If you’re in Lima, this answer would be different.
Here in Tarapoto Globalnet is everywhere but there’s only ONE Scotiabank ATM, downtown at the bank itself.

abthree wrote:

In most cases, the Social Security Administration will deposit your monthly benefit directly to your foreign account if you want.

To find out which banks in Peru will accommodate the start of such SSA direct deposits, contact your country's embassy in Lima.  The embassy may have paperwork for you to fill out to initiate direct deposits.

cccmedia

If you plan to stay long term i always would go for a local Bank Account!

Beware of TAX and IRS filing requirements for any foreign bank account.

https://www.irs.gov/businesses/small-bu … ounts-fbar

Who Must File
A United States person, including a citizen, resident, corporation, partnership, limited liability company, trust and estate, must file an FBAR to report:

1. a financial interest in or signature or other authority over at least one financial account located outside the United States if
2. the aggregate value of those foreign financial accounts exceeded $10,000 at any time during the calendar year reported.

Generally, an account at a financial institution located outside the United States is a foreign financial account. Whether the account produced taxable income has no effect on whether the account is a “foreign financial account” for FBAR purposes.

Try Transferwise been using it for years and its not expensive.

https://transferwise.com/

If you send 1000 USD today to Perú via Transferwise, according to their website, the total fees will be 26.29 USD. 

Transferwise will then convert 973.71 USD into Soles, at a rate of  3.6485 PEN = 1 USD, and the recipient will get 3552.58 PEN total.

You can see some cost comparisons of money services to send USD to Perú, converted to Soles, here:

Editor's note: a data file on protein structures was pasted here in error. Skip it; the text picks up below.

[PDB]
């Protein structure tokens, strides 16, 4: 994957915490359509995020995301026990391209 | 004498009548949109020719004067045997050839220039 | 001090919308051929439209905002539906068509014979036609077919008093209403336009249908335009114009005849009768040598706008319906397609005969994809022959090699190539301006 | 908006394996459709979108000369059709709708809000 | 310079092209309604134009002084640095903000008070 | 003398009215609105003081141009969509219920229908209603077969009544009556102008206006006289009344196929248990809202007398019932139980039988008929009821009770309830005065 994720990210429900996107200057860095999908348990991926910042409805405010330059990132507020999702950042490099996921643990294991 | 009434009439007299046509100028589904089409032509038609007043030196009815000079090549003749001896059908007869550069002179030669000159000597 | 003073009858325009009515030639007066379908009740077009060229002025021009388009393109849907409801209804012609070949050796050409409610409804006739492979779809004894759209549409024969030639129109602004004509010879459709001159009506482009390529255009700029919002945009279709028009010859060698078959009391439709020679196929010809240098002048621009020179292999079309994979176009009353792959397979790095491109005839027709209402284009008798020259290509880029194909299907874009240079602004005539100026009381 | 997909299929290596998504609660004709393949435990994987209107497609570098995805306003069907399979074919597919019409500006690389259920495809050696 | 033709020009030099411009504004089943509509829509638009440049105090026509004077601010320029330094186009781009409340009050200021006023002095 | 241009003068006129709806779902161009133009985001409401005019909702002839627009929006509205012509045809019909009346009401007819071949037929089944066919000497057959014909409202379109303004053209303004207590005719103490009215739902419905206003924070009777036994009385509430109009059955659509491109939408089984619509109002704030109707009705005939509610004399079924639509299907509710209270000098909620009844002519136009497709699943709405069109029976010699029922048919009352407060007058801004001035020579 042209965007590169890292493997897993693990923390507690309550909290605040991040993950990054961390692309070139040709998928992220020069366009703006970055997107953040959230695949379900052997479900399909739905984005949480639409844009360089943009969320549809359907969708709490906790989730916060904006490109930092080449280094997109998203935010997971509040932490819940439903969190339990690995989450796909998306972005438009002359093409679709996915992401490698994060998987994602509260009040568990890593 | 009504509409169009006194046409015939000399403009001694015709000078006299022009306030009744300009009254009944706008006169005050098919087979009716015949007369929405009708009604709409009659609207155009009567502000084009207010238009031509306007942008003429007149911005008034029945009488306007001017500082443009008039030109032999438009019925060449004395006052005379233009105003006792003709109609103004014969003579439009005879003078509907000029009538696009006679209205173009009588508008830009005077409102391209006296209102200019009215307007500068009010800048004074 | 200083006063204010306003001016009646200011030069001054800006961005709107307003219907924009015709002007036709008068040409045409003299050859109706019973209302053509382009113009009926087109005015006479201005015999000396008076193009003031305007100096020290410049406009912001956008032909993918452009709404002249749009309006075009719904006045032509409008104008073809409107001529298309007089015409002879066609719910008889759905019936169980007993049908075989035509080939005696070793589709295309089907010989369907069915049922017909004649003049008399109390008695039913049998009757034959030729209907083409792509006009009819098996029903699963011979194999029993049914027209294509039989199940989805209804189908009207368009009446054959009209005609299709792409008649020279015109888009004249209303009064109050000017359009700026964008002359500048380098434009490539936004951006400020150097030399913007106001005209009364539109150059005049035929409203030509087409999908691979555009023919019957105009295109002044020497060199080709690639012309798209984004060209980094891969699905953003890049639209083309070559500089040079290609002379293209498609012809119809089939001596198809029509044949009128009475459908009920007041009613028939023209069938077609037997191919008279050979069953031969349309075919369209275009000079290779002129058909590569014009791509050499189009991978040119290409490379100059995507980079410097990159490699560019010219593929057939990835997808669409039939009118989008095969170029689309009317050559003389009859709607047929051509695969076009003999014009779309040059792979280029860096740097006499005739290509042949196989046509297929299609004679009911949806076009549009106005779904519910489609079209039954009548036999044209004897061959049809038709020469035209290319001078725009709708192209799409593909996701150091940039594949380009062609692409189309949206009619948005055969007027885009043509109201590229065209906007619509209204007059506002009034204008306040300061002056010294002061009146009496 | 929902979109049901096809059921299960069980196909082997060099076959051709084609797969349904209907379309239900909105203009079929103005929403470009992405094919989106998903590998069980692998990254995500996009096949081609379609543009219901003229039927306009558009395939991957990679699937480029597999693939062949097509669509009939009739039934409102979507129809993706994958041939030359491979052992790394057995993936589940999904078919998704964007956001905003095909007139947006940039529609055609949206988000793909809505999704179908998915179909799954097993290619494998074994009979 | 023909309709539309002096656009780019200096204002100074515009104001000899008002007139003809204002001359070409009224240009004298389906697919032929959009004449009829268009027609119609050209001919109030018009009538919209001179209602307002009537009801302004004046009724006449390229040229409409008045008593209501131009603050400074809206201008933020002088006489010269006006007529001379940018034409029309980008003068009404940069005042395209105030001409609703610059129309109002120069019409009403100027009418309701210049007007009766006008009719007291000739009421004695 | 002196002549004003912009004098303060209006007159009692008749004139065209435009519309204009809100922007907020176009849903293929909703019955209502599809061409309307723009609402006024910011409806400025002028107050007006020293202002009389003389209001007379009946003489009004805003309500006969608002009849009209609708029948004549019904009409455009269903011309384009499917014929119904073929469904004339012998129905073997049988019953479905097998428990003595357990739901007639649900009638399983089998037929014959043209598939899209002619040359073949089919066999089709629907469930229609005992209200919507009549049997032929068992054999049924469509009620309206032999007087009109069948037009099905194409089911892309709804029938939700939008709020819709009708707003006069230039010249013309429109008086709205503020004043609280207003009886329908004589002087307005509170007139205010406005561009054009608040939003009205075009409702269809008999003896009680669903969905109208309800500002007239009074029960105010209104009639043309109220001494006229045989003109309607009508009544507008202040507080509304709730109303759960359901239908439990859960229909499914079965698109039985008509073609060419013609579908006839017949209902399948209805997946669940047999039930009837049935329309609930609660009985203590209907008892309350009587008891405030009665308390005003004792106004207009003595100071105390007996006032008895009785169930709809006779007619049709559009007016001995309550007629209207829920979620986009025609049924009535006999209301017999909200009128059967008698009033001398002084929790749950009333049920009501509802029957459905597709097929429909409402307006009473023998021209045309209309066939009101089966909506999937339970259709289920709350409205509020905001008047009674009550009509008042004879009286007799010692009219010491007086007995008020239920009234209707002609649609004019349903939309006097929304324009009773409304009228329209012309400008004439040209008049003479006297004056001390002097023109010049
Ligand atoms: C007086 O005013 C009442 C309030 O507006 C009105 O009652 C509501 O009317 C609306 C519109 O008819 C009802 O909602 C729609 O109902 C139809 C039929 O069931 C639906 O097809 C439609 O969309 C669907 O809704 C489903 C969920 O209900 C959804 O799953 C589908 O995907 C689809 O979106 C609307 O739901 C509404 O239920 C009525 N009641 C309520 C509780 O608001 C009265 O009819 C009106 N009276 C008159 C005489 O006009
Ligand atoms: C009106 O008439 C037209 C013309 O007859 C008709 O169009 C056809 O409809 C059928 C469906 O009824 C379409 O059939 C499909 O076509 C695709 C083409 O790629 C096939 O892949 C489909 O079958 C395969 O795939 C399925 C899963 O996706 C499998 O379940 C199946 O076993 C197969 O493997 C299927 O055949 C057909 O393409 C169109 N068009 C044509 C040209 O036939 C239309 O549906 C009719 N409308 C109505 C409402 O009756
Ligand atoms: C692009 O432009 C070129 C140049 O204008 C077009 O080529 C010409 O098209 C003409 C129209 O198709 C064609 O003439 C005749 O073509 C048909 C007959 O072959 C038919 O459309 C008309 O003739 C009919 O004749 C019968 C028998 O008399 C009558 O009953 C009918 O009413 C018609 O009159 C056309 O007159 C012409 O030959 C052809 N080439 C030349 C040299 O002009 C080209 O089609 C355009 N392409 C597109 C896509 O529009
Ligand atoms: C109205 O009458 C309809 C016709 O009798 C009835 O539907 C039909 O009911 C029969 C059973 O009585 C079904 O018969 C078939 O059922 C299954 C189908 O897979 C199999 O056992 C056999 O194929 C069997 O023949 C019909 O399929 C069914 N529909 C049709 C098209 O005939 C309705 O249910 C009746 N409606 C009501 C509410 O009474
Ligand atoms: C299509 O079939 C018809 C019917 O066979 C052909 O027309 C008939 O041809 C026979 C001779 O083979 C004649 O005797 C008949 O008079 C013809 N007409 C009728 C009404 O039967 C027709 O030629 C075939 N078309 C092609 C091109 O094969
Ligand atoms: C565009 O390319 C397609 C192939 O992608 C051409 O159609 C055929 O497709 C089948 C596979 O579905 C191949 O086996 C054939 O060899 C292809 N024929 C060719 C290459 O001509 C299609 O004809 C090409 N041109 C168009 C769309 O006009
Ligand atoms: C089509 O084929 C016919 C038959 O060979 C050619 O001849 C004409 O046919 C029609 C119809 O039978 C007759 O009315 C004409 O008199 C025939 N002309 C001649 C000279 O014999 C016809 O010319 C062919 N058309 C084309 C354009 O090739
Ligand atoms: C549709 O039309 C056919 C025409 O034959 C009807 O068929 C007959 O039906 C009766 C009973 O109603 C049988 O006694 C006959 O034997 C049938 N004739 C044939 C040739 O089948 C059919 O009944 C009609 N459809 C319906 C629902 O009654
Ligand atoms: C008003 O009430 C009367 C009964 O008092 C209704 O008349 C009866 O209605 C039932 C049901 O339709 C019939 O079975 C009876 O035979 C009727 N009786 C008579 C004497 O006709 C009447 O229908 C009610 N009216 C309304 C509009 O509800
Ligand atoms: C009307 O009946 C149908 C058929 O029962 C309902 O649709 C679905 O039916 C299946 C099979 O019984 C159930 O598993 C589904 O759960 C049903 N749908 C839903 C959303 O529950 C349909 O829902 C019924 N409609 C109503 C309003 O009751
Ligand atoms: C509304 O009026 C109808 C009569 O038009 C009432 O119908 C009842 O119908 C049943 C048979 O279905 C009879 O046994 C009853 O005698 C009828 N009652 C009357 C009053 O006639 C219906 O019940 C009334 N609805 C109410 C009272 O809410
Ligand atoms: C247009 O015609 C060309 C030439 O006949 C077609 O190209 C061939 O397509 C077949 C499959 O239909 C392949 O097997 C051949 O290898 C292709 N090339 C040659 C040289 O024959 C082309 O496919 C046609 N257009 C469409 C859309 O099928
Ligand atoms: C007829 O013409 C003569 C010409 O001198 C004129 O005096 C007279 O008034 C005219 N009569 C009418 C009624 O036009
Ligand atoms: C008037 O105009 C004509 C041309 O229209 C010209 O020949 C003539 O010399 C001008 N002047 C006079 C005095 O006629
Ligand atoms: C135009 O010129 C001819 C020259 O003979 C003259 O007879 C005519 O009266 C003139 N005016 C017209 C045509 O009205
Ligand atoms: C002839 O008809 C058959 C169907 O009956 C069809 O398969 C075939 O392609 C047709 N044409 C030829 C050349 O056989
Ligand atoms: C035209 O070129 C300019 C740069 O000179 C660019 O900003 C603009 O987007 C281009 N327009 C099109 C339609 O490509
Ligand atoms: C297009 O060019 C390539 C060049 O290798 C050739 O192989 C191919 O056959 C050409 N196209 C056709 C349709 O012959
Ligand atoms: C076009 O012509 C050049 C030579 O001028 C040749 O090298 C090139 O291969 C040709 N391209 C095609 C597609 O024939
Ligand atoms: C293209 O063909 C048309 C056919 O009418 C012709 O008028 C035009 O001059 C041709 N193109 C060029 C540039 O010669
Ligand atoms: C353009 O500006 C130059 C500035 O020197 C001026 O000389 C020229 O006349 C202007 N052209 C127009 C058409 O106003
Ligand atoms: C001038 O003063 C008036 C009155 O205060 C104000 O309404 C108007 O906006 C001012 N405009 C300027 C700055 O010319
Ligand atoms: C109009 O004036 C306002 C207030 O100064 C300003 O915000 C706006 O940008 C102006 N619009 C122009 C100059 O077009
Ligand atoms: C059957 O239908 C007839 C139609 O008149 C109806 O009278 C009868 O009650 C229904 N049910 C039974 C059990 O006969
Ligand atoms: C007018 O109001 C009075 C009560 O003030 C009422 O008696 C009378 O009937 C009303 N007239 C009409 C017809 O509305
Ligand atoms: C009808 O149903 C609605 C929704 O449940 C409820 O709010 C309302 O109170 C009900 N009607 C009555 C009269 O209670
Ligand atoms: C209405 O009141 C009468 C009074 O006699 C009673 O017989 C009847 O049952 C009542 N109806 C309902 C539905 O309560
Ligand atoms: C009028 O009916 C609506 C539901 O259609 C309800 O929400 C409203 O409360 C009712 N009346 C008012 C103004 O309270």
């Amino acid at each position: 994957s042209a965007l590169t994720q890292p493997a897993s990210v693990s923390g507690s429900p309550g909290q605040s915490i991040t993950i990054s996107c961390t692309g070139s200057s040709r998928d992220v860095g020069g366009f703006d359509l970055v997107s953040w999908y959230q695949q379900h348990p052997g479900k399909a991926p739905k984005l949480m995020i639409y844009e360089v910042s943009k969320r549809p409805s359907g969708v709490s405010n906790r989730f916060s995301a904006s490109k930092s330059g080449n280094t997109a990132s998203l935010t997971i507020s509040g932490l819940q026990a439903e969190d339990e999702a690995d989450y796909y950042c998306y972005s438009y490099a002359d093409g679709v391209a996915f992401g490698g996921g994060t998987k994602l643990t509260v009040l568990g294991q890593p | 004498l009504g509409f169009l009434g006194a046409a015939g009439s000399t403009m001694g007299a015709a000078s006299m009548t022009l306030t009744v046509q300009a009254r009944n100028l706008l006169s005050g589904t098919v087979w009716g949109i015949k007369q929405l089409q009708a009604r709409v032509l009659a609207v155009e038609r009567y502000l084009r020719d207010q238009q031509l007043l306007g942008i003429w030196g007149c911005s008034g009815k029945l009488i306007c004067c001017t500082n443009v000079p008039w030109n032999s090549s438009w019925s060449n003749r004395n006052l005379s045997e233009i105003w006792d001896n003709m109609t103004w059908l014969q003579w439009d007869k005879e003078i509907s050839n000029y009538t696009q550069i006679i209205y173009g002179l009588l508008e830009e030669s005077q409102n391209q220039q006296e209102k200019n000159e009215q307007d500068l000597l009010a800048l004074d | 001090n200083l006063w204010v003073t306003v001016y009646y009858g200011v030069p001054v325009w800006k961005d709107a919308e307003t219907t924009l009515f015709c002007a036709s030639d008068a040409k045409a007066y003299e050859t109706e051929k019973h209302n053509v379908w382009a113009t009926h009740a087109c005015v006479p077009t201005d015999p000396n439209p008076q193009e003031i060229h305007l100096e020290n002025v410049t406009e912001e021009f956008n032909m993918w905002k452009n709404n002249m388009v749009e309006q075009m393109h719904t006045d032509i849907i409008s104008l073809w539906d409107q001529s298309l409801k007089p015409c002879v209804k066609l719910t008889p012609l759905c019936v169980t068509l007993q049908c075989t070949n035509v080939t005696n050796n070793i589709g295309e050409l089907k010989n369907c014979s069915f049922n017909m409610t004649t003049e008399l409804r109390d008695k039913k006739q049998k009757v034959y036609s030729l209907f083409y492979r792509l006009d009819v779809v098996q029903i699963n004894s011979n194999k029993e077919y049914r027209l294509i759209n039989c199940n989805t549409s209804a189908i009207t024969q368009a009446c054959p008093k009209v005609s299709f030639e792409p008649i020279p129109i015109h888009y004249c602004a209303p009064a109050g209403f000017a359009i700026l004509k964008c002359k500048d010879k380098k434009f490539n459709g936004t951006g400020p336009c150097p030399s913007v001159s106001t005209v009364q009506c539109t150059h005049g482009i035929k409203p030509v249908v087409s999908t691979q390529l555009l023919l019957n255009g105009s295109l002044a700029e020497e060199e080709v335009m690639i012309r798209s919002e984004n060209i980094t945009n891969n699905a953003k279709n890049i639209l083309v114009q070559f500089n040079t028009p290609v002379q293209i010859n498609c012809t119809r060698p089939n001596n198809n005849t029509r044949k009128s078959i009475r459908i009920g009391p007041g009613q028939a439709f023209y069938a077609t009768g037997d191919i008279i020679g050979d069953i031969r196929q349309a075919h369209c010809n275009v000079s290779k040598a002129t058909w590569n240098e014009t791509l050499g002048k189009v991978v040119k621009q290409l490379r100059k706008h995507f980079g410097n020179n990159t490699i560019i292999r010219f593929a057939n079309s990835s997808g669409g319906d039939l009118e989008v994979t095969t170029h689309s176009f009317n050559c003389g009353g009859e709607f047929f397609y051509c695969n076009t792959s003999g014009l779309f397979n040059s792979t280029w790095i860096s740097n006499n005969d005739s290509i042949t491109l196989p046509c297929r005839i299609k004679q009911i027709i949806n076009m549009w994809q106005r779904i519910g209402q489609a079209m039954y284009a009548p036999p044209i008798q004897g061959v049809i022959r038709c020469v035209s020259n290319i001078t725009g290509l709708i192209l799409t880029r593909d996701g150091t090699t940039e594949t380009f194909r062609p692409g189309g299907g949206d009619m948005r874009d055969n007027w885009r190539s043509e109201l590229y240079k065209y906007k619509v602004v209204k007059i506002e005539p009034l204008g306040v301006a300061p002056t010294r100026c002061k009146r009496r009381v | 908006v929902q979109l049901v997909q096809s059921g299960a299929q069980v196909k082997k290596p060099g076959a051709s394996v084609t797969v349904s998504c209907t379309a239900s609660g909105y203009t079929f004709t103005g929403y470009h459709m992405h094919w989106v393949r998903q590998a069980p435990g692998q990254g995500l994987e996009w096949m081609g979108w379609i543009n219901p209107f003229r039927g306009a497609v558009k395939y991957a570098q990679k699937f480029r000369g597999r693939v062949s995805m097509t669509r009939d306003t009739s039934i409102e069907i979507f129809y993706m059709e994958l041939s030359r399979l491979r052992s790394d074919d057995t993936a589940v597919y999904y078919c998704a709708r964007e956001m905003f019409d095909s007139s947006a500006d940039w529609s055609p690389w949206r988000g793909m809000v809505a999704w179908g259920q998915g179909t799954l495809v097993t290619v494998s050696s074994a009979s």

https://www.monito.com/send-money/unite … ru/usd/pen

OsageArcher wrote:

If you send 1000 USD today to Perú via Transferwise, according to their website, the total fees will be 26.29 USD. 

Transferwise will then convert 973.71 USD into Soles, at a rate of  3.6485 PEN = 1 USD, and the recipient will get 3552.58 PEN total.

You can see some comparisons of money services to send USD to Perú, converted to Soles, here:

https://www.monito.com/send-money/unite … ru/usd/pen

OMG, xoom is half that cost. Why not use that instead?

Fee    12.99 USD
Total you pay    1,012.99 USD

Also, it may not be worth it to have it converted and sent as soles, but that will depend on to whom you are sending the money.

MikeKulhanek wrote:

https://www.monito.com/send-money/united-states/peru/usd/pen

OMG, xoom is half that cost. Why not use that instead?

Fee    12.99 USD
Total you pay    1,012.99 USD

Also, it may not be worth it to have it converted and sent as soles, but that will depend on to whom you are sending the money.

According to the link I posted which compares several money services, sending 1000 USD via Xoom will net you only 3408 PEN at the other end.  That's less than with Transferwise, but Transferwise is less than some other services.

However the Xoom website here:

https://www.xoom.com/peru/send-money

...shows that with a credit or debit card, you will pay 21.99 USD to send 1000 USD to Perú, and the recipient will get 3425.1 PEN.  But if you pay via PayPal or a bank account the fee is only 4.99 USD.